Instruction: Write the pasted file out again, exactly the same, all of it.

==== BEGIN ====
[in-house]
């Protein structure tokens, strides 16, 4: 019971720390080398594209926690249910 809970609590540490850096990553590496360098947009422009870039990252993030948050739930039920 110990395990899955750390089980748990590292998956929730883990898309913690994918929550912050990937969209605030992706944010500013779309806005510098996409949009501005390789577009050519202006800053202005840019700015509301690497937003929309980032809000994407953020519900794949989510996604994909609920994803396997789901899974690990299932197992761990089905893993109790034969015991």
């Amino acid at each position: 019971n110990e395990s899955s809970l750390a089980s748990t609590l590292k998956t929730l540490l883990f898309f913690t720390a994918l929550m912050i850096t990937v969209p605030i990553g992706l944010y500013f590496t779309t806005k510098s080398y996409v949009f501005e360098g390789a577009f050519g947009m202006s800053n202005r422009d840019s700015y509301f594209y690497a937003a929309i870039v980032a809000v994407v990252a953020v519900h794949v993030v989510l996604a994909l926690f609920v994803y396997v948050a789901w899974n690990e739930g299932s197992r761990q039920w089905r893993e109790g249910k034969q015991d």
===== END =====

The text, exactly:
[in-house]
């Protein structure tokens, strides 16, 4: 019971720390080398594209926690249910 809970609590540490850096990553590496360098947009422009870039990252993030948050739930039920 110990395990899955750390089980748990590292998956929730883990898309913690994918929550912050990937969209605030992706944010500013779309806005510098996409949009501005390789577009050519202006800053202005840019700015509301690497937003929309980032809000994407953020519900794949989510996604994909609920994803396997789901899974690990299932197992761990089905893993109790034969015991």
């Amino acid at each position: 019971n110990e395990s899955s809970l750390a089980s748990t609590l590292k998956t929730l540490l883990f898309f913690t720390a994918l929550m912050i850096t990937v969209p605030i990553g992706l944010y500013f590496t779309t806005k510098s080398y996409v949009f501005e360098g390789a577009f050519g947009m202006s800053n202005r422009d840019s700015y509301f594209y690497a937003a929309i870039v980032a809000v994407v990252a953020v519900h794949v993030v989510l996604a994909l926690f609920v994803y396997v948050a789901w899974n690990e739930g299932s197992r761990q039920w089905r893993e109790g249910k034969q015991d």